It is the history of America at its most despicable and most exhilarating. Yet few historians know of Elizabeth Jennings or the impact she had on desegregating public transit.
In 1854, traveling was full of danger. Omnibus accidents were commonplace. Pedestrians were regularly attacked by the Five Points’ gangs. Rival police forces watched and argued over who should help. Pickpockets, drunks and kidnappers were all part of the daily street scene in old New York. Yet somehow, they endured and transformed a trading post into the Empire City.
None of this was on Elizabeth Jennings’s mind as she climbed the platform onto the Chatham Street horsecar. But her destination and that of the country took a sudden turn when the conductor told her to wait for the next car because it had “her people” in it. When she refused to step off the bus, she was assaulted by the conductor who was aided by a NY police officer. On February 22, 1855, Elizabeth Jennings v. Third Avenue Rail Road case was settled. Seeking $500 in damages, the jury stunned the courtroom with a $250 verdict in Lizzie’s favor. Future US president Chester A. Arthur was Jennings attorney and their lives would be forever onward intertwined.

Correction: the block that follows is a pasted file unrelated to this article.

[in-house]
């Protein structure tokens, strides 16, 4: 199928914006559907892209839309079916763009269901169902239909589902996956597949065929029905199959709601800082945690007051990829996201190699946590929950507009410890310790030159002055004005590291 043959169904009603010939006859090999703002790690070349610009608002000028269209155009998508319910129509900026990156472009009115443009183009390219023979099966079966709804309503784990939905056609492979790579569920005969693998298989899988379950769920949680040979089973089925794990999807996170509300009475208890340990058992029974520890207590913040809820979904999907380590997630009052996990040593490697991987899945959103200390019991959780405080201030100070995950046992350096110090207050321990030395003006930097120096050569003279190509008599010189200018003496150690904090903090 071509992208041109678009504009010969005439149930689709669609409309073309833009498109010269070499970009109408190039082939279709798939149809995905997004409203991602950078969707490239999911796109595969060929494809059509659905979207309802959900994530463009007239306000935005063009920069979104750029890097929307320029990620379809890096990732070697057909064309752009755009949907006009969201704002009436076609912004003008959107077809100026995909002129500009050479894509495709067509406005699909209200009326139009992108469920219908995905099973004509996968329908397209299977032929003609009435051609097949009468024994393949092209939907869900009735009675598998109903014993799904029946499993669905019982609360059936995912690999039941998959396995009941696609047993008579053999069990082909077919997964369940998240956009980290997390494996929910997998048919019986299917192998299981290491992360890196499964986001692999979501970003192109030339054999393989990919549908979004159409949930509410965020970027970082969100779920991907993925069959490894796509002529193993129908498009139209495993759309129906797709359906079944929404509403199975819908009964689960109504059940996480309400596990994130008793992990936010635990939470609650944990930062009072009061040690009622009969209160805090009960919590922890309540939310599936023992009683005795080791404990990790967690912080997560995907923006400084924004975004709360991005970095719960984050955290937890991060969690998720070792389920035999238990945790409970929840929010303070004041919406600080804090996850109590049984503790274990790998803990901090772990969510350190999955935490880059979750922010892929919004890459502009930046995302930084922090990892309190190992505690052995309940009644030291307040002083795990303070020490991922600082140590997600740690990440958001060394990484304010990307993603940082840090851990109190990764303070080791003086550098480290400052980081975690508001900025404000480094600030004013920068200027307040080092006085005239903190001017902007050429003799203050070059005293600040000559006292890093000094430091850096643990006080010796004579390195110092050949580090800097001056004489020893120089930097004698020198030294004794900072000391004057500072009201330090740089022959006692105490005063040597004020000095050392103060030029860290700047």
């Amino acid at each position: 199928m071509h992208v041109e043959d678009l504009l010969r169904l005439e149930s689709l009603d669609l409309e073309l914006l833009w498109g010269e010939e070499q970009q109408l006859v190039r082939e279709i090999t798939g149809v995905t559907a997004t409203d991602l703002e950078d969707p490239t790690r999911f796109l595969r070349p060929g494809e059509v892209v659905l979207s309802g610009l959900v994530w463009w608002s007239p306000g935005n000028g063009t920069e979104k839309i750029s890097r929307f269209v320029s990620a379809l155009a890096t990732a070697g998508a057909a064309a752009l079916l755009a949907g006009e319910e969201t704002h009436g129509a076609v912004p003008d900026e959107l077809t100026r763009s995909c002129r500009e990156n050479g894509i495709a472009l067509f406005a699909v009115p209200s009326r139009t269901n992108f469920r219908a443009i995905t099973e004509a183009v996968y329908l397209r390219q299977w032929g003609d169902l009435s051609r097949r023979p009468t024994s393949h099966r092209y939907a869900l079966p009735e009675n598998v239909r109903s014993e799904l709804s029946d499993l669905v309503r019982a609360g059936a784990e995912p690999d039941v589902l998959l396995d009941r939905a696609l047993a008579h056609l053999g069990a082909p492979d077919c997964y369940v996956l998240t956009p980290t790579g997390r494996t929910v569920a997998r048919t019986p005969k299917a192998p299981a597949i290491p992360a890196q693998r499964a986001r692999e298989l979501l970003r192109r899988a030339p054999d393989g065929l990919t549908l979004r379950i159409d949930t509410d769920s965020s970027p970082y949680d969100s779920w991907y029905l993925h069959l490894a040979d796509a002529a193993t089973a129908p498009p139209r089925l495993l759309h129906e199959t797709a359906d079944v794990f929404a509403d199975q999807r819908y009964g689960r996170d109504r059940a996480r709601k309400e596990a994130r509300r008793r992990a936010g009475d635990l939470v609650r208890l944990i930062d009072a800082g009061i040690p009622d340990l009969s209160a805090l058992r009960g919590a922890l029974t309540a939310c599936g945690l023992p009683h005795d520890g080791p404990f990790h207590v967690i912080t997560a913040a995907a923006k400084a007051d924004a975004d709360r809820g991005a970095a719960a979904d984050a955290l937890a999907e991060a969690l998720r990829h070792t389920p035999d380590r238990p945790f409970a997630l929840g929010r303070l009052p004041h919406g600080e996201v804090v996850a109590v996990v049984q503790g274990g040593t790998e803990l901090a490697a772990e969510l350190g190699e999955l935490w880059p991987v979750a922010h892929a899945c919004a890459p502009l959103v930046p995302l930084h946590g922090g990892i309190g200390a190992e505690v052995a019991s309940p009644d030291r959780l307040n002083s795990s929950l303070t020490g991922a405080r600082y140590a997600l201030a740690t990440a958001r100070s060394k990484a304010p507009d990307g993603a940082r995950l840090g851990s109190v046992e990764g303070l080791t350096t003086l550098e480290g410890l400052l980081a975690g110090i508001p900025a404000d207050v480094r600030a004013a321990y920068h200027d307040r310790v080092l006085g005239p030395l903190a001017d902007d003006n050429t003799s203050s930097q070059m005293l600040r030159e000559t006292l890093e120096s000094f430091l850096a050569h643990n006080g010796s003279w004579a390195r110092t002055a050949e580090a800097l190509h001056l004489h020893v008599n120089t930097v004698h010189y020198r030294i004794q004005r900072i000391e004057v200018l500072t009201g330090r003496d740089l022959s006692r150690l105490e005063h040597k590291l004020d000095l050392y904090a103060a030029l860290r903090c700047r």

This is the story of what happened that day. It’s also the story of Jennings and Arthur’s families, the struggle for equality, and race relations. It’s the history of America at its most despicable and most exhilarating. Yet few historians know of Elizabeth Jennings or the impact she had on desegregating public transit.